Postmodern Son: Nicholas S. G. Stern Steps Out on His Own

NSGS 026 300x199 Postmodern Son: Nicholas S. G. Stern Steps Out on His OwnOn the master floor of Nicholas S. G. Stern’s West Village townhouse, the bed comforter was wrinkled. “Sorry–bachelor existence,” he said, immediately neatening the already neat bedclothes. “My wife would be–well, my father would be mortified. My wife would understand.”

Mr. Stern’s father, the renowned architect and Yale School of Architecture dean Robert A. M. Stern, whose recent credits in the city include 15 Central Park West and the Brompton at 205 East 85th, designed the house. Seen through glass panels from the leafy backyard, the grand room, with its wide staircase and 21.5-foot ceiling, is, as Mr. Stern said, “dramatic.”

His wife, Courtney, who on this July evening was at the family’s East Hampton beach house with their three children, is the West Village house’s interior designer. Mr. Stern oversaw the project as the contractor, or, as he would say, the builder. Work didn’t always go smoothly.

“By all accounts, we should all be dead in some sort of triple homicide that you read about,” Mr. Stern said. “You know, site meeting goes horribly awry, wife kills builder husband as he’s killing daughter–some sort of Marvin Gaye-type thing. But it was fun.”

Mr. Stern, 42, tanned, energetic and slightly graying, was dressed sharply in a gray suit, striped tie, white pocket square and gold cuff links. Before becoming a builder in 2002, he worked for 10 years in the entertainment business, and he carries himself like an old-fashioned Broadway showman. “Hold on,” he said, stopping to adjust the lighting before climbing the stairs to the master floor. “I’ll turn the light on, get you the full dramatic effect.” And when the mood was perfect: “It’s what we do–we make dreams,” he said, adding, “I promise I’m not trying to date you.”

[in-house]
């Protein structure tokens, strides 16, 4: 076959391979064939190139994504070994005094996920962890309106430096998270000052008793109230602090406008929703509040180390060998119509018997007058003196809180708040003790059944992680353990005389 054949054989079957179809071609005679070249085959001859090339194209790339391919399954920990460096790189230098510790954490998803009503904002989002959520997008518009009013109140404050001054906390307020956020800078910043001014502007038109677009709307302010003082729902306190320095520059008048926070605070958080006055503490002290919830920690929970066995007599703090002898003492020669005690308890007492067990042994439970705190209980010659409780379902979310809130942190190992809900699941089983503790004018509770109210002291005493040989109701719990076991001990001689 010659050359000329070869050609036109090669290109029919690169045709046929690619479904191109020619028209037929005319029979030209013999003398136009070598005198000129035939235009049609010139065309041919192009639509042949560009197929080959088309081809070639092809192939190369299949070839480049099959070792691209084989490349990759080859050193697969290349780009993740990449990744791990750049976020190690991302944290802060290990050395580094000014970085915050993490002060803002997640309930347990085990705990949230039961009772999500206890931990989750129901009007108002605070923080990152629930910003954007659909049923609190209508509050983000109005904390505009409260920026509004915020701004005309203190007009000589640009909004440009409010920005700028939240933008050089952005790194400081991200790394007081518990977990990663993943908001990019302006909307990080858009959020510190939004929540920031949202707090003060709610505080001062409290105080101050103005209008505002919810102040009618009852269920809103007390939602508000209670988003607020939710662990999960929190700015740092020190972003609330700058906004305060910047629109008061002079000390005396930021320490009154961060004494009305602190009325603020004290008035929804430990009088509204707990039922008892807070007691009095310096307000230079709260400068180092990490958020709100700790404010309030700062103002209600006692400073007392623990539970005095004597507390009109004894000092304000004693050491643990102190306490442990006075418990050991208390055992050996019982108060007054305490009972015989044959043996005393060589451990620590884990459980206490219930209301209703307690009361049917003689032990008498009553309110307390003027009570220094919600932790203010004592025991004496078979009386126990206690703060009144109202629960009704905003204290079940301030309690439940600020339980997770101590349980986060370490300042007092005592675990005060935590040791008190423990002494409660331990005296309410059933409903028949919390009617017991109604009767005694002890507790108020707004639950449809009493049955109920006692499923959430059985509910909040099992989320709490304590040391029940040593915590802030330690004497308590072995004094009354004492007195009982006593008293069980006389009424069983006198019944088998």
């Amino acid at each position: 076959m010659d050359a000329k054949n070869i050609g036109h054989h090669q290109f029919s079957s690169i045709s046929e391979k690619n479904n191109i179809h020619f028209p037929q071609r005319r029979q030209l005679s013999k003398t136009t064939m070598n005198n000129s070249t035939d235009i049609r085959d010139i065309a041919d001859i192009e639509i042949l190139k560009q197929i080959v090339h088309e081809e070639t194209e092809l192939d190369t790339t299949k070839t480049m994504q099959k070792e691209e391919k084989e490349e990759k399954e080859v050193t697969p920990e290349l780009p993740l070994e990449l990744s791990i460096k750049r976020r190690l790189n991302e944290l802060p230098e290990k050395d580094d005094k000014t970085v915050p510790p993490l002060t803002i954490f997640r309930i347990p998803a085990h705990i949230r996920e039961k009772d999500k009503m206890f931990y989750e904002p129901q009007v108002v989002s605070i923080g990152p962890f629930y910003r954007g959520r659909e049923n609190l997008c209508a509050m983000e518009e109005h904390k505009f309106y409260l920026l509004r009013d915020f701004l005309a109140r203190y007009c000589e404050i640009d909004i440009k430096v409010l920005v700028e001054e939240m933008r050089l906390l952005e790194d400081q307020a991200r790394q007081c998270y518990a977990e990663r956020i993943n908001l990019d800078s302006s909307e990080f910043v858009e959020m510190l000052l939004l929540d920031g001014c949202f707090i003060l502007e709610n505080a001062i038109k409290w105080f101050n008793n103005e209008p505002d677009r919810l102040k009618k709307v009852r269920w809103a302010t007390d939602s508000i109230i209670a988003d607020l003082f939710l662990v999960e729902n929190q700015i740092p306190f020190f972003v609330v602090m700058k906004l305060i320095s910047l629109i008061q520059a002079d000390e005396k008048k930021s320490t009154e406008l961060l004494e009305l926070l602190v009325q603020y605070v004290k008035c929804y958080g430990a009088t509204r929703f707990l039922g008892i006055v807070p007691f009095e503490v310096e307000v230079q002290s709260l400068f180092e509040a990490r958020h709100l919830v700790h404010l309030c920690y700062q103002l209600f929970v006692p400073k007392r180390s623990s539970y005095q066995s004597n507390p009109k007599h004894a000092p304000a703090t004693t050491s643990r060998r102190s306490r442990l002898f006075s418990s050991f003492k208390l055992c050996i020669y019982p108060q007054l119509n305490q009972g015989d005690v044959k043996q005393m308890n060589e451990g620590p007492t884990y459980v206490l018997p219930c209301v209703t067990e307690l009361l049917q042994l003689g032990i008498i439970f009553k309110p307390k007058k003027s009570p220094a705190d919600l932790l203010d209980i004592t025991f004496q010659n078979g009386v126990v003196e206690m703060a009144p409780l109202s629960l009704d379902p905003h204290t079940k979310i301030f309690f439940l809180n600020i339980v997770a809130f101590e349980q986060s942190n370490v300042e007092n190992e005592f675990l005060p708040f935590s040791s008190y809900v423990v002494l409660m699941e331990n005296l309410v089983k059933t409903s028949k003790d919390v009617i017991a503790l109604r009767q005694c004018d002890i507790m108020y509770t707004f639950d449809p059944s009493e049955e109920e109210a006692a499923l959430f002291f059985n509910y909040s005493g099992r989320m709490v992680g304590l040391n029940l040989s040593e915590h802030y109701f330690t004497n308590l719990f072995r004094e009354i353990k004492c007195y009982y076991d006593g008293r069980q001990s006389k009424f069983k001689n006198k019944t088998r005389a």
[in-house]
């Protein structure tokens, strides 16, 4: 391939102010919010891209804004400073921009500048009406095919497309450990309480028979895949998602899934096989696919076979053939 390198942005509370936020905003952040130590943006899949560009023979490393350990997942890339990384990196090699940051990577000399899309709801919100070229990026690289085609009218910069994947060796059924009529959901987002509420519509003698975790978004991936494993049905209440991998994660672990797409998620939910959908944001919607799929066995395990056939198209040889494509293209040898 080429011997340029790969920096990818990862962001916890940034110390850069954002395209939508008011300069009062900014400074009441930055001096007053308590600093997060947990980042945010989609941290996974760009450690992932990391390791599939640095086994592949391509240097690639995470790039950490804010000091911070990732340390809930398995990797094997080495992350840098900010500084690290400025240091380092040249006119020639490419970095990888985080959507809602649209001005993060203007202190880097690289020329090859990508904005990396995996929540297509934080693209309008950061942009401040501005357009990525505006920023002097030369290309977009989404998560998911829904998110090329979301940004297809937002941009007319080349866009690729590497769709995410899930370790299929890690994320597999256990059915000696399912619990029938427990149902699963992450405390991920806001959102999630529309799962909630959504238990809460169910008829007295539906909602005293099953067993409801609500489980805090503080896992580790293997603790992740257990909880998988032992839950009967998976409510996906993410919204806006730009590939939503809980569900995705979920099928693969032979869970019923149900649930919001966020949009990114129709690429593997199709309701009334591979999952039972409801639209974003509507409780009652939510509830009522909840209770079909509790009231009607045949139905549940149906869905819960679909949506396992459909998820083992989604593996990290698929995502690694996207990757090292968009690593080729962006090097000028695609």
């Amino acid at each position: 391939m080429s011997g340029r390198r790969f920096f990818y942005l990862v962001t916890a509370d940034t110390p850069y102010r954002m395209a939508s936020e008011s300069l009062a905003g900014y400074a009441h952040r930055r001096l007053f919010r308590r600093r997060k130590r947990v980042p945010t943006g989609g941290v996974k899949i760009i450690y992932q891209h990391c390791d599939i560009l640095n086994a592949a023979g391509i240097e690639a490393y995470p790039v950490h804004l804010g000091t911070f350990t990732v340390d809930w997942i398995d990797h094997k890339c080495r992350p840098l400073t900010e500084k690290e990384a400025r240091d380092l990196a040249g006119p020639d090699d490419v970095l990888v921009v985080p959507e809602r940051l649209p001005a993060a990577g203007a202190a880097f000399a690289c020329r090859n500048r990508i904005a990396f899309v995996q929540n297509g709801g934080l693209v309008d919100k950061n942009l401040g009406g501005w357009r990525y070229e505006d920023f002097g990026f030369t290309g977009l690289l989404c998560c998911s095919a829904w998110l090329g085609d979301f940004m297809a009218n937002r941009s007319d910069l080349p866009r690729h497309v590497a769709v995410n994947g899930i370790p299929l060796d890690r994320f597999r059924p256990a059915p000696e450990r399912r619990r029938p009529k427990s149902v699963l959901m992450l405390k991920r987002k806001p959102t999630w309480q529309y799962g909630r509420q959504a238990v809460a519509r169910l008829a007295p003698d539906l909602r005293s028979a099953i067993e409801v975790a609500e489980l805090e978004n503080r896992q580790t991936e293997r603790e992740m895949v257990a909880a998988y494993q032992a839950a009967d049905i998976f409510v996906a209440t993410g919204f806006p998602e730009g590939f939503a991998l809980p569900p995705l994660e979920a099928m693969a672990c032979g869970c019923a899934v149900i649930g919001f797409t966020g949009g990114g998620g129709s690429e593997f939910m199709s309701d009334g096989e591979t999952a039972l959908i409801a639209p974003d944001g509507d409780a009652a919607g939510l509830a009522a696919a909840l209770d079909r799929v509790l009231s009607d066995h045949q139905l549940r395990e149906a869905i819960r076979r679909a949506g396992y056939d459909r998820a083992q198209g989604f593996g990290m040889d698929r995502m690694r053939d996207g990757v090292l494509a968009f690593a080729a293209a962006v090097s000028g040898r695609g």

MR. STERN HAD invited The Observer over to talk about his new boutique construction firm that specializes in high-end Manhattan residential projects. He and his small group of trusted colleagues, many of whom he has worked with for almost a decade, are “living the dream” at Stern Projects LLC, he said. “This is the thing that is mine, that I wanted to do all along, and I suppose, yes, I had to do it,” he said. “I’m happier than ever.”

But it hasn’t always been that way.

On March 3 of this year, Mr. Stern resigned from his post as executive vice president of Taconic Builders, the tony development concern. He made some phone calls, and within hours, several of his colleagues had also resigned. In one fell swoop, Taconic lost, in addition to Mr. Stern, vice president Alexander Carey, project manager John Huthwaite, site supervisor Joseph Huthwaite (John’s brother), site supervisor Nick Banks, site supervisor Gerald Garry and assistant project manager Kathleen Brosnan.